At 10 a.m. Campbell judged the moment just right. He ran to the boat shouting, "Let's go! Let's go!" And off he went down the course, with the roar of his jet engine echoing off the Nevada hills, the big Bluebird up and skimming on her tiny planing surfaces.
At the end of the first run Campbell barked crisply into his radiophone: "About 235!" His guess was 4.5 mph short of his actual speed. On the required return run the wind began to blow, and Bluebird smashed into a long swell.
"I bounced around like a cockle-shell," he said. "If one had not been wearing a harness one would have been thrown through the canopy."
The return was clocked at 193.1 mph. Average time for both runs: 216.2 mph, another new world record. Shutting off the power, Campbell paddled his two-ton jet boat ashore.
"That's enough for the time being," he said. "We've learned everything we wanted to know. We knew the boat would go a lot faster. There'll be no more immediate runs."
Then Campbell was hoisted onto the shoulders of admirers and carried off in the direction of a victory party at the Sahara, where he was presented with a cake 3 feet tall and a life membership in the Las Vegas Chamber of Commerce. Bluebird, in her turn, was hoisted onto a truck and carted into the lobby. A sign over the Sahara now reads: HOME OF DONALD CAMPBELL AND THE BLUEBIRD.
THE BUTCHER'S HORSE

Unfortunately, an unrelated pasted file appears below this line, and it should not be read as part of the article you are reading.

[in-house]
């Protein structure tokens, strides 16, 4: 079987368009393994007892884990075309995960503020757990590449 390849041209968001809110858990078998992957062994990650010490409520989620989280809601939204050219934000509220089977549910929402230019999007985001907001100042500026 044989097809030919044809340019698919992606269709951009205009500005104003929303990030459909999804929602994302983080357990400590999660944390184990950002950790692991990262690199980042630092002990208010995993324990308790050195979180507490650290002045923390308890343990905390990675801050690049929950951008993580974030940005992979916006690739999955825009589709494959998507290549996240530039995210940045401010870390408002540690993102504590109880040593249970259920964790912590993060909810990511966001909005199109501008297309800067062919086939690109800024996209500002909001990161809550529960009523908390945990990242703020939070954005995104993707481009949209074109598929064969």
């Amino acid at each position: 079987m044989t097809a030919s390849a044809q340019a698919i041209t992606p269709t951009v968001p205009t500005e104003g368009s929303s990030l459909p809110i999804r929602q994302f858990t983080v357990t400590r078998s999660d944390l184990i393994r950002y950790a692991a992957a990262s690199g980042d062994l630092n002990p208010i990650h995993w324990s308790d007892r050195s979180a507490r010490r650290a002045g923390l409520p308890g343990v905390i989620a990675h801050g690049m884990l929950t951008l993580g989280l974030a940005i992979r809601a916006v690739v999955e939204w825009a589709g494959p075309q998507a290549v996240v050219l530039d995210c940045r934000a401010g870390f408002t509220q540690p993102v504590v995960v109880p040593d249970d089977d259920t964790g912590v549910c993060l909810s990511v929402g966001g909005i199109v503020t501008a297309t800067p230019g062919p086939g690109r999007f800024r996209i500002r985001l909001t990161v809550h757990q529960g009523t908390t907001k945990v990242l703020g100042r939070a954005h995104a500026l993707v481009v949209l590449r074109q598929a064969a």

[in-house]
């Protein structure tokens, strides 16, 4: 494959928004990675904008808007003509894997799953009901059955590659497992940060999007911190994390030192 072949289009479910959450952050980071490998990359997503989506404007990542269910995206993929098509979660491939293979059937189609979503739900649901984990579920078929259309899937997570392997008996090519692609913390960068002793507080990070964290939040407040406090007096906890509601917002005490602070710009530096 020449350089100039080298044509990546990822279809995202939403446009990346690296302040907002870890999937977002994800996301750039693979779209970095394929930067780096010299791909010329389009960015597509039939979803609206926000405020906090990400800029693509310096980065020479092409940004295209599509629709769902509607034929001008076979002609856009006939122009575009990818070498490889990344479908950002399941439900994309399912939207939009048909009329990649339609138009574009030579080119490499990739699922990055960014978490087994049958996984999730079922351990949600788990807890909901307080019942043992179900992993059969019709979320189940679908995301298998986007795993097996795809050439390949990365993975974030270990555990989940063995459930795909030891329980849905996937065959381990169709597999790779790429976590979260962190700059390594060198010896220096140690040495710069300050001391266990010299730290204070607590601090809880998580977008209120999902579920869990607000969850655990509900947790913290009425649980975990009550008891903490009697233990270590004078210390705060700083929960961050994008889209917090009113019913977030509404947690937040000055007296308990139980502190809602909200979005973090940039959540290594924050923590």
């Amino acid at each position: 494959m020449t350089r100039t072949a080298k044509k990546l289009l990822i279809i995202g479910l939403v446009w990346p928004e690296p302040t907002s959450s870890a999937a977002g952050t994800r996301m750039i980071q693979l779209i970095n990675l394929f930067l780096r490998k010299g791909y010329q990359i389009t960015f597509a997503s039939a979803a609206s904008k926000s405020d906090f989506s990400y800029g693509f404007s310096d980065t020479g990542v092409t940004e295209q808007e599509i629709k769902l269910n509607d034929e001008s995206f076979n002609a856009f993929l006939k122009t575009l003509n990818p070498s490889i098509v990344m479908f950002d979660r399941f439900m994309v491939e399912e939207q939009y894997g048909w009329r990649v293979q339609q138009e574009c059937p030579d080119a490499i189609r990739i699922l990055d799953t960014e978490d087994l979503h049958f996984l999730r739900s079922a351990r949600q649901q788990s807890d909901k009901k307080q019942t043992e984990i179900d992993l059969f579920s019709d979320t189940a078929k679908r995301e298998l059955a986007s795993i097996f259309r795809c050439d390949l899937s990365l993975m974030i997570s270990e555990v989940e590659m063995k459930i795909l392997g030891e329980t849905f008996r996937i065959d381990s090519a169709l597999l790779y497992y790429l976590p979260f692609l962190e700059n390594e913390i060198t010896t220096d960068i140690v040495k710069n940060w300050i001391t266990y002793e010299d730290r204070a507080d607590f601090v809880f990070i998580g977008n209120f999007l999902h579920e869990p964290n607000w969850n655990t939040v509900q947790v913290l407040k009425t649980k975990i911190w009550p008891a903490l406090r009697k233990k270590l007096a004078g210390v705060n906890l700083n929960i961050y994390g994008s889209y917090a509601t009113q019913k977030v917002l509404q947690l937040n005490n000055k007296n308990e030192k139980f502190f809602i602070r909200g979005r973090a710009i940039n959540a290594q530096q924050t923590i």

In France, it must be understood, the horsemeat is highly regarded. It is cheaper than the best cuts of beef, and, moreover, many Frenchmen consider it to be superior in taste and texture. Thus, it follows that the dealer in horsemeat is a citizen of substance, respected and honored in his community.
Such is Monsieur Marius Auteroche, purchasing agent of an abattoir in the town of Arcueil (pop. 16,000), which lies just south of Paris. A barrel-shaped little man of 52, dressed in his blue trousers, yellow turtle-neck sweater, blue smock and blue fedora, Monsieur Auteroche may be seen any day inspecting the beasts that are brought to him, appraising them with an expert eye, rapidly calculating the price that may be paid for them and still insure a profit on the butchered and dressed meat. But if one looks at Monsieur Auteroche and sees only the buyer of horsemeat, he does not see all. For, as anyone in Arcueil will attest, Monsieur Auteroche is a connoisseur of horses that are bred to run and jump and trot. Indeed, he himself was a driver of trotters for a while after World War II, winning a dozen races and the nickname of "Little Giant" from the sportswriters. So it will be evident that when Monsieur Auteroche looks at a horse brought to the abattoir, he sees more, sometimes, than hamburger. More than once he has spotted a thoroughbred still able to run again.
For instance, there was this certain horse named Fanfaron IV. Only 18 months old, Fanfaron was a member of a stable whose owner suddenly became disgusted with its inability to win races. "Sell off the older ones," he cried. "Let the younger ones be butchered for meat!" Thus it happened that one day, little more than a year ago, Fanfaron joined the procession that paraded before Monsieur Auteroche.